One of the joys I’ve experienced from creating this blog is re-discovering the pleasure of writing. While written communication is part of many people’s work, I don’t really think of myself as a "writer". I’ve generally got a sparse, terse to-the-point style, honed from years of writing policy briefs and grant proposals. "Just the facts, ma’am."
As a young person, I wrote stories and poems for my own enjoyment and expression, and in college was torn between pursuing a major in English or Biology. Then as part of an independent study course in creative writing, a professor invited a published author to critique some students’ work, including mine. While I can no longer remember exactly what the author said about my writing, whatever it was, it felt damning enough at the time that I stopped writing after the independent study was over beyond whatever I needed to do for my course work.
Thinking back on it now, I’m sorry I let one person’s opinion of my work stop me from doing something I enjoyed and did naturally. Even now, finding my own voice here is still a struggle at times: I fret over my words on each post, and feel the knot of self-consciousness slip into my throat as I read my drafts.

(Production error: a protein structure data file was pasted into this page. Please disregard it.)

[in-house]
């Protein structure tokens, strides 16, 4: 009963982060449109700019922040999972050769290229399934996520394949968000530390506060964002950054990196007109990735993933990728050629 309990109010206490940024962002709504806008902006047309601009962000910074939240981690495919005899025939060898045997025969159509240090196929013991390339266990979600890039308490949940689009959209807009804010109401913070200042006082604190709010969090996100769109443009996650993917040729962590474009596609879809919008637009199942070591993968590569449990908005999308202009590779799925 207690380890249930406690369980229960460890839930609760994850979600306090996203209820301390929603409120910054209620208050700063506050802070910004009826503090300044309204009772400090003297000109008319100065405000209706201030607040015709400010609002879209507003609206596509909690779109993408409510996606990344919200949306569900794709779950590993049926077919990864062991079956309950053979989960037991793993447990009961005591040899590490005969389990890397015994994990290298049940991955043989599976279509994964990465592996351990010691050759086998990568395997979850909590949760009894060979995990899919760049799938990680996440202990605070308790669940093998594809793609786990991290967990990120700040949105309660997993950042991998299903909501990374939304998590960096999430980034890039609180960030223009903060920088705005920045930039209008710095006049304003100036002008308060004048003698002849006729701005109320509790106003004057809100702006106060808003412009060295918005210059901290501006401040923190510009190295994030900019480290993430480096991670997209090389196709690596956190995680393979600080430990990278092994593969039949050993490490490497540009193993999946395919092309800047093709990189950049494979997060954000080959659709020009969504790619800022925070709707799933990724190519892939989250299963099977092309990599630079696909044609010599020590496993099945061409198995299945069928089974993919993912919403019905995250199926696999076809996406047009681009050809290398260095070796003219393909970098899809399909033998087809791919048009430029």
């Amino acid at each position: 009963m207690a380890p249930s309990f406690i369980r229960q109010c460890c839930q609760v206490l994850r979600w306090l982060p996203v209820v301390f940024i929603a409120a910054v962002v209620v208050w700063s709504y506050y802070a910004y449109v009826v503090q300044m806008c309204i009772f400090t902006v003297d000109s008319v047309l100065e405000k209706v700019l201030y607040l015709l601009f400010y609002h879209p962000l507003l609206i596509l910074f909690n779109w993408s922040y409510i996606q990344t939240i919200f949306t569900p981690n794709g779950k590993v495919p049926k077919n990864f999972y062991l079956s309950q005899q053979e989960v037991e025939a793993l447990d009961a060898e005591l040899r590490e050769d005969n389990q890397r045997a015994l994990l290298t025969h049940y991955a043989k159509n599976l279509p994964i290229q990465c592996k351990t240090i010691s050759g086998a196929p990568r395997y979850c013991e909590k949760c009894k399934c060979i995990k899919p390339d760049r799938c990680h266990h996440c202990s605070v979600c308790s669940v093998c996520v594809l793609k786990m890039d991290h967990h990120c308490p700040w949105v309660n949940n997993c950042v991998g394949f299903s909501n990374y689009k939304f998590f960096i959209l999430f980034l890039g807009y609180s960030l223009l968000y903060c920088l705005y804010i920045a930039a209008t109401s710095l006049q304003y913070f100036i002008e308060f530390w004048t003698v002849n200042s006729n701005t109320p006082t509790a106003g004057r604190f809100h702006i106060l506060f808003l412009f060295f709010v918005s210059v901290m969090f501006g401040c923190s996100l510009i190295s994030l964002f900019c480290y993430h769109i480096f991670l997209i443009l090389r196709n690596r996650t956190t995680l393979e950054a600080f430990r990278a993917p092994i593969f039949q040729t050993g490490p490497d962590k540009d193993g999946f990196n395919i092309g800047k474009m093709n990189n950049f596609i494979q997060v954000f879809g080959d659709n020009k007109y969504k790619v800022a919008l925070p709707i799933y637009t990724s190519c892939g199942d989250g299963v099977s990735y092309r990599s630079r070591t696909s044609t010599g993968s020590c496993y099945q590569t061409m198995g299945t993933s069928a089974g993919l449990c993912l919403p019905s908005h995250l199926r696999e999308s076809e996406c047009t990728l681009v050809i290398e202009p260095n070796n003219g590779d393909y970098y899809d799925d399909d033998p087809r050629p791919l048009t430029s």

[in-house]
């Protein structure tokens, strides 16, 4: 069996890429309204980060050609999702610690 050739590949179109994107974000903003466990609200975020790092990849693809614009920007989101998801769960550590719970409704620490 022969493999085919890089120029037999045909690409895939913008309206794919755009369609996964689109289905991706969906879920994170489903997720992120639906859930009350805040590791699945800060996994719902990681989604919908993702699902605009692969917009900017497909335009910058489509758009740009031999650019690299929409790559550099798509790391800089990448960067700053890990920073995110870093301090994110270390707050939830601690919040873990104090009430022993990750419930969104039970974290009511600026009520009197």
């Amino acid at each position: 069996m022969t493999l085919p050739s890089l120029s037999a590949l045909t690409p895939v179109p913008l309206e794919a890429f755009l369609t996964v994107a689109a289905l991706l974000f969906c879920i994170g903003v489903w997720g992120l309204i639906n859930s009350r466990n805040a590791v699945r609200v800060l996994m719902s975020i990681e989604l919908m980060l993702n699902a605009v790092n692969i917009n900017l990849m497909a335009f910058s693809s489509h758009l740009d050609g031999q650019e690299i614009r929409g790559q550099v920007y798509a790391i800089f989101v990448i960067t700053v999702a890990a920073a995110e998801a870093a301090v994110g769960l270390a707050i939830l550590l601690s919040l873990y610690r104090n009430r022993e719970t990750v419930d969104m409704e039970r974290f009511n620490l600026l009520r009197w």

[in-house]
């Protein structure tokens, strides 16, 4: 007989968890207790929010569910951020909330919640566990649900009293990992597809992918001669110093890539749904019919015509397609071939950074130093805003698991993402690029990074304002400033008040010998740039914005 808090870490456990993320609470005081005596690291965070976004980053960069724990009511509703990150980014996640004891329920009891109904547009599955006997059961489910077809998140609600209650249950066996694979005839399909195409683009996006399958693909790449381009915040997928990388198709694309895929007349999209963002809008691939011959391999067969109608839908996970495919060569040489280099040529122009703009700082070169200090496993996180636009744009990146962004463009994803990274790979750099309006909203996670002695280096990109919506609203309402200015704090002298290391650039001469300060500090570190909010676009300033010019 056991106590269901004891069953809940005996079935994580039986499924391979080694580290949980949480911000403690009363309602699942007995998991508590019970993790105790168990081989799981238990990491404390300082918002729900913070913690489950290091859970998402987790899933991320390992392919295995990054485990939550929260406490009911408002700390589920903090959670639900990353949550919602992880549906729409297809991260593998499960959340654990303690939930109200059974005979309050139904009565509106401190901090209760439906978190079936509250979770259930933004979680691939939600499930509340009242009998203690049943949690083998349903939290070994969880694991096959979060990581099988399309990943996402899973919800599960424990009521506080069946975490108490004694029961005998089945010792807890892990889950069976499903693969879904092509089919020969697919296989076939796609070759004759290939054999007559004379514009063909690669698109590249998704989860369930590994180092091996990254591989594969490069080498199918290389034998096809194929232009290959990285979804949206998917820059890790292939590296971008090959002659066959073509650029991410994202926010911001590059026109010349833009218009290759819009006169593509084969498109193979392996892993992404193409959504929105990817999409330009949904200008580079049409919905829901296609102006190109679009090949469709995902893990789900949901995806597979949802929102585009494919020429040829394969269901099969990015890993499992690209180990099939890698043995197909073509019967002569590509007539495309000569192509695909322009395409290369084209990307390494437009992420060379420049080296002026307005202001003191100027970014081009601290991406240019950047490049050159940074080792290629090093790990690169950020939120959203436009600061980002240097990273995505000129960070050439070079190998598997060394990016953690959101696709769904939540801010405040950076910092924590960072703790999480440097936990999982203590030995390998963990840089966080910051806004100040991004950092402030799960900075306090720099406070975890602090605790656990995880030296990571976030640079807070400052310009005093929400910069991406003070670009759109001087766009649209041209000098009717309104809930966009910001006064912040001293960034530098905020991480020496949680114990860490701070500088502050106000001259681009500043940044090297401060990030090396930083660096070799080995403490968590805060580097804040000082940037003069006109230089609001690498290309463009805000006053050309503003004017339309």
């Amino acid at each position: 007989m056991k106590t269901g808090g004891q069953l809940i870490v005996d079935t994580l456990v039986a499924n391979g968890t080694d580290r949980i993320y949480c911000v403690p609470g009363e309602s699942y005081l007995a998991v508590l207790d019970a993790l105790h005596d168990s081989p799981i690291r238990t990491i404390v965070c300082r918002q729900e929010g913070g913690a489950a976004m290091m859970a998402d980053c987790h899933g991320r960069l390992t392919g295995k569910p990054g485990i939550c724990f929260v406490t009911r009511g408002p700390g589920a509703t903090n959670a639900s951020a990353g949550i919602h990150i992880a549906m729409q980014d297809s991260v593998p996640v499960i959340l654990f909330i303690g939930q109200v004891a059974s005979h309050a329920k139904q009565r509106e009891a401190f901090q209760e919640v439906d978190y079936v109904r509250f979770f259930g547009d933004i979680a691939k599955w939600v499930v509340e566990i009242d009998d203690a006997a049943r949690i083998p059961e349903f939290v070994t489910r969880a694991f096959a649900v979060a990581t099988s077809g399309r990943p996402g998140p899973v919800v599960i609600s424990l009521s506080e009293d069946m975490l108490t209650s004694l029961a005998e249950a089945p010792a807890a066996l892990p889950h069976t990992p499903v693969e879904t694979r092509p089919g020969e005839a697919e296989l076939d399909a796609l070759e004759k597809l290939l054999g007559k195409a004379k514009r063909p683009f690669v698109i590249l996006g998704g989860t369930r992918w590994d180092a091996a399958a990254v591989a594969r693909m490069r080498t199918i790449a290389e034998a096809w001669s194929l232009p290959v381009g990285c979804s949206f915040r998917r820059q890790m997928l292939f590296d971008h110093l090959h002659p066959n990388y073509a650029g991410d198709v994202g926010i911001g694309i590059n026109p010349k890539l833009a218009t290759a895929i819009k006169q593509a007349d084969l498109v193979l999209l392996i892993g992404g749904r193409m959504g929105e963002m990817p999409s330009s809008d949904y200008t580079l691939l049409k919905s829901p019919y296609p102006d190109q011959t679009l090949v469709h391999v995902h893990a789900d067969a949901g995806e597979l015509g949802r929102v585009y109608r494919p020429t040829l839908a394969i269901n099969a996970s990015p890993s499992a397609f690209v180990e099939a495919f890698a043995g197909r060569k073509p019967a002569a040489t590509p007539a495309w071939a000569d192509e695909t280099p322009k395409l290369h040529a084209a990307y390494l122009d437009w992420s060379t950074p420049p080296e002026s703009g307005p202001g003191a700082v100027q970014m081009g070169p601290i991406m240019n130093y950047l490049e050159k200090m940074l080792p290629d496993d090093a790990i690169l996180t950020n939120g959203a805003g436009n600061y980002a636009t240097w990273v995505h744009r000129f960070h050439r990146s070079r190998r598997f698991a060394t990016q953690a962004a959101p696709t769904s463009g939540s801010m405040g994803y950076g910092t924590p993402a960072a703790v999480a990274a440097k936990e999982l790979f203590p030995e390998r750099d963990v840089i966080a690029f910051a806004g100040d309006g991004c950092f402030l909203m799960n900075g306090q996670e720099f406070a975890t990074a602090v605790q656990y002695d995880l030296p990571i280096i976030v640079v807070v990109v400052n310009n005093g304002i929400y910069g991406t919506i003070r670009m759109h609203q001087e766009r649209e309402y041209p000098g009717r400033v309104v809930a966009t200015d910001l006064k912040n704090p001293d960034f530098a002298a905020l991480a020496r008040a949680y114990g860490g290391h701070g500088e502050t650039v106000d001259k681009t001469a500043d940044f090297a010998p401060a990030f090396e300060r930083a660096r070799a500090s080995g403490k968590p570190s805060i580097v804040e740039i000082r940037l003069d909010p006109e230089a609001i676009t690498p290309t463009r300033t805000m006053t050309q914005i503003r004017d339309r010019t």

But in some small way, I dismiss that old belief of "you can’t write!" every time I publish something here.
We all have things to say and do that are crucial and needed for our world to thrive, survive and improve. It’s nothing short of our moral imperative to find our voices, clarify our vision, and take action: to make a difference.
Many people labor for years with faulty beliefs imposed upon them either from the inside or outside, often starting with words like "you can’t", "you shouldn’t" or "who are you to…".
Wherever that’s coming from, let it go. Who’s saying you can’t write, can’t lead, can’t swim against the tide? Is it really true?
What belief have you bought into believing that’s got you stopped cold?
Today, what’s not going to get in your way?